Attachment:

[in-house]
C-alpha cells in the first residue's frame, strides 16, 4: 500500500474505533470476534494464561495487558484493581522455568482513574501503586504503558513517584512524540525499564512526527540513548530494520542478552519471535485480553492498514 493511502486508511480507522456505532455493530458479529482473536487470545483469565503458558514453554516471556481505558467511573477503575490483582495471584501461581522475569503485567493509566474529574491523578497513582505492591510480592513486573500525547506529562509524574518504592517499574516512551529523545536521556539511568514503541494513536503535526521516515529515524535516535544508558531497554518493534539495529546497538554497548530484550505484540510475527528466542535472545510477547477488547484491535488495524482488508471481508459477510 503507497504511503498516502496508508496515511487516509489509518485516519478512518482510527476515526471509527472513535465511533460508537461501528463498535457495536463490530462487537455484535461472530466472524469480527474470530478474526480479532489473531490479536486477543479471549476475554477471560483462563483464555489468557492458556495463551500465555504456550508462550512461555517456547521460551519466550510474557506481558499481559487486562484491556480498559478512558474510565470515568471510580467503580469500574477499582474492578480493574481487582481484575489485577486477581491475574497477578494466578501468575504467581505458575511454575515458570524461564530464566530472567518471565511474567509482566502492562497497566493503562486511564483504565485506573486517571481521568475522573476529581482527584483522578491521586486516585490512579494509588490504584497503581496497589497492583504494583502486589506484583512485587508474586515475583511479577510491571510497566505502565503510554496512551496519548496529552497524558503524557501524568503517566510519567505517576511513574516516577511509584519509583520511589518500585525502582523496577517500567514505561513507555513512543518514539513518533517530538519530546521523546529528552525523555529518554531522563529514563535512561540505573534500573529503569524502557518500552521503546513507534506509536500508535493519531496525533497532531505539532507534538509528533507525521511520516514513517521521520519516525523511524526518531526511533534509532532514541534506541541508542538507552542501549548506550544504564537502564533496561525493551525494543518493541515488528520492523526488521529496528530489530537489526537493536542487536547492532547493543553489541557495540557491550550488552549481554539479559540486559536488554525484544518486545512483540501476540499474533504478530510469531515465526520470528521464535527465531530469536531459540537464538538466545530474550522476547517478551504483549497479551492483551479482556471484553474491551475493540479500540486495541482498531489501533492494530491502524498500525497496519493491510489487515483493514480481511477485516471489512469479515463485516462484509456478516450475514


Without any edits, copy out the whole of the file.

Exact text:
[in-house]
C-alpha cells in the first residue's frame, strides 16, 4: 500500500474505533470476534494464561495487558484493581522455568482513574501503586504503558513517584512524540525499564512526527540513548530494520542478552519471535485480553492498514 493511502486508511480507522456505532455493530458479529482473536487470545483469565503458558514453554516471556481505558467511573477503575490483582495471584501461581522475569503485567493509566474529574491523578497513582505492591510480592513486573500525547506529562509524574518504592517499574516512551529523545536521556539511568514503541494513536503535526521516515529515524535516535544508558531497554518493534539495529546497538554497548530484550505484540510475527528466542535472545510477547477488547484491535488495524482488508471481508459477510 503507497504511503498516502496508508496515511487516509489509518485516519478512518482510527476515526471509527472513535465511533460508537461501528463498535457495536463490530462487537455484535461472530466472524469480527474470530478474526480479532489473531490479536486477543479471549476475554477471560483462563483464555489468557492458556495463551500465555504456550508462550512461555517456547521460551519466550510474557506481558499481559487486562484491556480498559478512558474510565470515568471510580467503580469500574477499582474492578480493574481487582481484575489485577486477581491475574497477578494466578501468575504467581505458575511454575515458570524461564530464566530472567518471565511474567509482566502492562497497566493503562486511564483504565485506573486517571481521568475522573476529581482527584483522578491521586486516585490512579494509588490504584497503581496497589497492583504494583502486589506484583512485587508474586515475583511479577510491571510497566505502565503510554496512551496519548496529552497524558503524557501524568503517566510519567505517576511513574516516577511509584519509583520511589518500585525502582523496577517500567514505561513507555513512543518514539513518533517530538519530546521523546529528552525523555529518554531522563529514563535512561540505573534500573529503569524502557518500552521503546513507534506509536500508535493519531496525533497532531505539532507534538509528533507525521511520516514513517521521520519516525523511524526518531526511533534509532532514541534506541541508542538507552542501549548506550544504564537502564533496561525493551525494543518493541515488528520492523526488521529496528530489530537489526537493536542487536547492532547493543553489541557495540557491550550488552549481554539479559540486559536488554525484544518486545512483540501476540499474533504478530510469531515465526520470528521464535527465531530469536531459540537464538538466545530474550522476547517478551504483549497479551492483551479482556471484553474491551475493540479500540486495541482498531489501533492494530491502524498500525497496519493491510489487515483493514480481511477485516471489512469479515463485516462484509456478516450475514